‘Jailbirds’ raise bail to help fight muscular dystrophy


By Jonathan Delozier - jdelozier@civitasmedia.com



Photos by Jonathan Delozier | Amherst News-Times Christine Miller, principal of Longfellow Elementary School in Lorain, was told this summer she would be “arrested.”


Vasyl Rabosyuk left his job as an investment advisor in Avon Lake to serve “hard time.”


Usually, seeing jail bars in front of your face doesn’t inspire a lot of hope or positive thoughts.

That wasn’t the case Thursday when “jailbirds” found themselves imprisoned for a good cause — raising cash in the Lorain County Muscular Dystrophy Association’s Lock Up program.

These smooth criminals stole our hearts by collecting pledges for “bail” in a charity event staged at the Amherst Sandstone Village on Milan Avenue.

“People who come to the jail get to hear a lot about what we do and the services we offer,” said MDA of Northeast Ohio administrative assistant Amanda Betker. “They get their mugshot taken and then they can sit, eat, and hang out for a while. People are fundraising through cash donations, check donations, online, and a combination of all three.”

Betker said every $2,400 raised will sent three kids to the organization’s summer camp program. As of 5:30 p.m. on Oct. 13, the event had raised $16,536 of its $25,000 goal.

“No one is required to raise any certain amount,” she said. “Any amount at all helps. People raise from $100 to way over $2,400.”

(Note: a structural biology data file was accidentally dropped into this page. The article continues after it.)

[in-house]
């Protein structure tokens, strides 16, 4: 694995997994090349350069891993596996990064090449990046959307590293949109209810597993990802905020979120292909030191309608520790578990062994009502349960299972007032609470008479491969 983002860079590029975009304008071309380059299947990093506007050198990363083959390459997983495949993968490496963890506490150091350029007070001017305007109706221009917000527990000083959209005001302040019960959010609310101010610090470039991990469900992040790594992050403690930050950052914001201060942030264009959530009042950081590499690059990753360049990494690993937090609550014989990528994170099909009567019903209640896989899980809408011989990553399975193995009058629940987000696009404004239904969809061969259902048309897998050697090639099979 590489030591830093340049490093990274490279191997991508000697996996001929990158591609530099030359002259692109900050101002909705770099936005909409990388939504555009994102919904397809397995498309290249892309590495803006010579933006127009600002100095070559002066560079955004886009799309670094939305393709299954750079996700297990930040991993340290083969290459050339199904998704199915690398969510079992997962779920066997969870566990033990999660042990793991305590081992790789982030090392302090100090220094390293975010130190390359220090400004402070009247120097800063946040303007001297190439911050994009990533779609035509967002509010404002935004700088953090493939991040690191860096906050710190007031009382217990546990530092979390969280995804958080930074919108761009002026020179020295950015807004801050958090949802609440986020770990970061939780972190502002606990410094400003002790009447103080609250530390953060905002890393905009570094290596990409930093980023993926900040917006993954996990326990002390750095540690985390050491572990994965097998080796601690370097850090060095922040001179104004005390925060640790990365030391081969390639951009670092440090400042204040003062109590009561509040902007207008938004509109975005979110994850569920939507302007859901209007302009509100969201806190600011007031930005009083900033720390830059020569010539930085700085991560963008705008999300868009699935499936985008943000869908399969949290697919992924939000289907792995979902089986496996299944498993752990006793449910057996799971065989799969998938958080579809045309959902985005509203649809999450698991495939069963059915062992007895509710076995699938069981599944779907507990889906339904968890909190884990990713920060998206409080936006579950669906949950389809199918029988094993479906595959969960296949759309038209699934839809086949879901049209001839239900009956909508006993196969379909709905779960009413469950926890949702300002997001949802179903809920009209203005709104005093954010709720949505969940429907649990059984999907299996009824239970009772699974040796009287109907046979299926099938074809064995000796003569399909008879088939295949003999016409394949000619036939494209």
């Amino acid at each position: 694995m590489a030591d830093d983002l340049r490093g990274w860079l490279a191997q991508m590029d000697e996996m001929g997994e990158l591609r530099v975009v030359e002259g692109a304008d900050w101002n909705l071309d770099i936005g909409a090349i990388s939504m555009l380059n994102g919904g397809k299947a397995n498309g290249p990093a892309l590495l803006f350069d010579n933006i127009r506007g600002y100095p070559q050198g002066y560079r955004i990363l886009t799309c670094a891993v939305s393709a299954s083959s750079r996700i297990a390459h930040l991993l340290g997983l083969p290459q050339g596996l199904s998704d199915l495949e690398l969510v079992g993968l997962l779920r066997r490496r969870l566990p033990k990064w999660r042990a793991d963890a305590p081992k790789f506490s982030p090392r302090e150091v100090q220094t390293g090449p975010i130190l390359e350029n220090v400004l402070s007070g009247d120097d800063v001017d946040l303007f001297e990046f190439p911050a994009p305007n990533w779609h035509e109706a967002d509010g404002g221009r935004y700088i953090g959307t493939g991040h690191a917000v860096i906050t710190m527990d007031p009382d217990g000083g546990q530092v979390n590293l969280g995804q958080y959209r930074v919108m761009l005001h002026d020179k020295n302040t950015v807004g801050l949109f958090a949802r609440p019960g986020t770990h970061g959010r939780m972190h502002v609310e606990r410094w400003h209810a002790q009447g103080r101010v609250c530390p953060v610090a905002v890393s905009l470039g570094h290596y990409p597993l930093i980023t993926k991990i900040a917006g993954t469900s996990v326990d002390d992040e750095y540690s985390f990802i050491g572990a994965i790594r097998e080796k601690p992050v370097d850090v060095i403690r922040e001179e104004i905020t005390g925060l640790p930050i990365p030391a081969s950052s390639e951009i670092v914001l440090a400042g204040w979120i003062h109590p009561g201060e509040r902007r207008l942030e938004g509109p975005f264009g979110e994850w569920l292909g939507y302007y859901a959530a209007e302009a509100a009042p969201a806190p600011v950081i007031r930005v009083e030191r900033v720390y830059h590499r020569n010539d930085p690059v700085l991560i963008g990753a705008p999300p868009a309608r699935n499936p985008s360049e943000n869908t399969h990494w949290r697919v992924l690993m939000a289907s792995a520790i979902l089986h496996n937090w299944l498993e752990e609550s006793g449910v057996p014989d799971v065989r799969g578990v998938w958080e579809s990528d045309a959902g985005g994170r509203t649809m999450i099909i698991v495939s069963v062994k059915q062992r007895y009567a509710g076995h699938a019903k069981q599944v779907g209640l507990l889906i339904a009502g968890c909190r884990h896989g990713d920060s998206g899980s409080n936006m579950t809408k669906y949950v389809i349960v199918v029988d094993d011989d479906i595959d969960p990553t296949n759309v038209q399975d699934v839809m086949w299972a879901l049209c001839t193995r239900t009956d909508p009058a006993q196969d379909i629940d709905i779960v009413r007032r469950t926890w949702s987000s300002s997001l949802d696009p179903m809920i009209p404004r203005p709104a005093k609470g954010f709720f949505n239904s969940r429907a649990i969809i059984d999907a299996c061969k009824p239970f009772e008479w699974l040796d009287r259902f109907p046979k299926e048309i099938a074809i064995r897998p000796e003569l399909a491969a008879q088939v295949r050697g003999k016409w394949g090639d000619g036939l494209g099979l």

Normally on the other side of the bars, Amherst police Lt. Mark Cawthon found himself in the Clink and had raised $1,733 in pledges.

“Doing it this way makes it fun for us while also raising awareness,” he said. “For someone in my position as a police officer, having so many contacts who are willing to donate really gets the word out. This is my first year participating and I’m honored to be here.”

Cawthon and Christine Miller, principal of Longfellow Elementary School in Lorain, were two of many to have their mugshots taken behind bars.

“I got a phone call in August that said they wanted to arrest me,” she said. “I told them sure. It’s important to get this message out there to people.”

Stephanie Royster, a 26-year-old Strongsville woman living with muscular dystrophy, spoke of the MDA’s positive impact on her life.

“This is just awesome,” she said. “MDA has been a huge part of my life for 26 years. They’ve helped with my diagnosis, treatment, and with attending camp for 12 years. The way they get the community to come out like this and help is amazing.”

The MDA raises funds to fight 92 neuromuscular diseases including ALS, dermatomyositis, and a number of thyroid conditions.

To support the cause, visit www.mda.org.

Jonathan Delozier can be reached at 440-647-3171 or @DelozierNews on Twitter.

Photos by Jonathan Delozier | Amherst News-Times Christine Miller, principal of Longfellow Elementary School in Lorain, was told this summer she would be “arrested.”

http://aimmedianetwork.com/wp-content/uploads/sites/43/2016/10/web1_IMG_5080.jpg

Photos by Jonathan Delozier | Amherst News-Times Christine Miller, principal of Longfellow Elementary School in Lorain, was told this summer she would be “arrested.”

Vasyl Rabosyuk left his job as an investment advisor in Avon Lake to serve “hard time.”
http://aimmedianetwork.com/wp-content/uploads/sites/43/2016/10/web1_IMG_5084.jpgVasyl Rabosyuk left his job as an investment advisor in Avon Lake to serve “hard time.”

By Jonathan Delozier

jdelozier@civitasmedia.com